Russia and Ukraine have been historically coherent since 1992 in a more byzantine manner. Both of them gained independence after the fall of the Soviet Union. Since then, Russia has always been influential in Ukraine’s domestic and foreign policies. As a powerful state, Russia’s dominance continues over Ukraine as it definitely doesn’t want the latter’s alignment with The North Atlantic Treaty Organization (NATO), European Union (EU) and more with the Western world. For a powerful country like Russia, it can’t endure its neighboring states to serve as a potential ground to their military opponent. Ever since 2014, when Russia annexed Crimea,  Ukraine has been a battlefield henceforth further dividing the country into two groups: the Ukrainian nationalist and Russian speaking community. The latter was akin to favoring closer ties with Russia.

Russia’s invasion deals with alliance politics in today’s time. Whilst alliance, if it is of shared interest and mutual cooperation, can help nations to sustain at peace, when it is made for collective defense, it generates threat and instability. This exactly explains why Russia attacked Ukraine to safeguard its national security. Russia was clear on its thought that once Ukraine becomes a member of NATO it would feel the brunt of threat from its Western allies.

The threat of power and alignment with the opponent with aggressive intention gives birth to war-like consequences. War has always been a legitimate form of state activity to protect its national security. Russia’s invasion helps to analyze what determines a legitimate use of force; where actually the nation is heading to; building or rebuilding of leadership unlike those during the era of Soviet Union which reflected Russia taking over the world. It unanimously is no longer acceptable to most of the global society in today’s world. Russia’s leaders are explicitly fearful in accordance with their state’s dominance and power in the international community. To counter this fear of national security, Russia opted for arms and weapons, military backups, alliances, to maintain check and balance against their foes. Every nation in today’s time looks for military advancement further highlighting one’s inimical intention.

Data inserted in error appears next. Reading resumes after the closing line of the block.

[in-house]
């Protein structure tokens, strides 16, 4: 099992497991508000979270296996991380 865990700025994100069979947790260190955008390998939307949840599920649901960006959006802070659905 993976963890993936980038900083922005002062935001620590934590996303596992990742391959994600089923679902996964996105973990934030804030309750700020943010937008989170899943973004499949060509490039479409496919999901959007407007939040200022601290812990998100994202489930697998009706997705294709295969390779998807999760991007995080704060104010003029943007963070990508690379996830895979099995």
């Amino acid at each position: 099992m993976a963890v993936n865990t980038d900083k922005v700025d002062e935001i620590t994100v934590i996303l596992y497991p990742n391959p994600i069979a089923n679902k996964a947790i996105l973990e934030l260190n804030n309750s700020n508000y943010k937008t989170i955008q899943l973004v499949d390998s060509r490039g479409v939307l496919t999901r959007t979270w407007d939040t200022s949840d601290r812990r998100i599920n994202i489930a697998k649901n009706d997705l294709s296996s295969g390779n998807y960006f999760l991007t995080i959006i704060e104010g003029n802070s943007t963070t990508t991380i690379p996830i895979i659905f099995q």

Vladimir Putin is no exception in making Russia a great power unlike his predecessors Stalin, Lenin and the Czars. Much of his belief lies in the fact that Russian natives like those in Crimea, Donbas, and elsewhere belong to Russia and should be united in a single state. Ukraine is important to Russia and the rest of the world because of its strategic location followed by economy and trade gain. Till date, even after independence, Russian nationalists don’t accept Ukraine as a separate state. It is facing existential threat whereby Ukrainians against all odds are fighting with a much powerful and sophisticated armed Russia. It simplifies the realist concept of how a nation prioritizes its state’s security over others and is ready to go into war even with a powerful country.

Great powers act in a rational way. For them monitoring the external environment has been a compulsion for survival. Putin’s decision to launch a full scale invasion in Ukraine has destabilized Europe and has impacted food and energy security globally which was worse in the aftermath of the pandemic. With that, in this case of invasion the world is now divided into three groups–those supporting Russia, those who have been keeping solidarity with Ukraine, and some nonaligned nations who have a lesser role to play. The growing power houses like India and China have refused to choose any sides. With greater sanctions imposed on Russian gas and energy, its financial sector is turning fragile and not showing good signs for the future prospects.

A democratic nation like Ukraine has become a victim of Russia’s power play and national security. There seems to be no easy exit from this war. It marks a great deal to Putin’s regime and Ukraine’s survival for existence. The days ahead are hard to predict but it is certain that political incidents like these will continue to reshape Eurasian continent and further trigger the Russian ambition of power.

Shradha Arjyal Joshi is an International Relations and Foreign Policy enthusiast.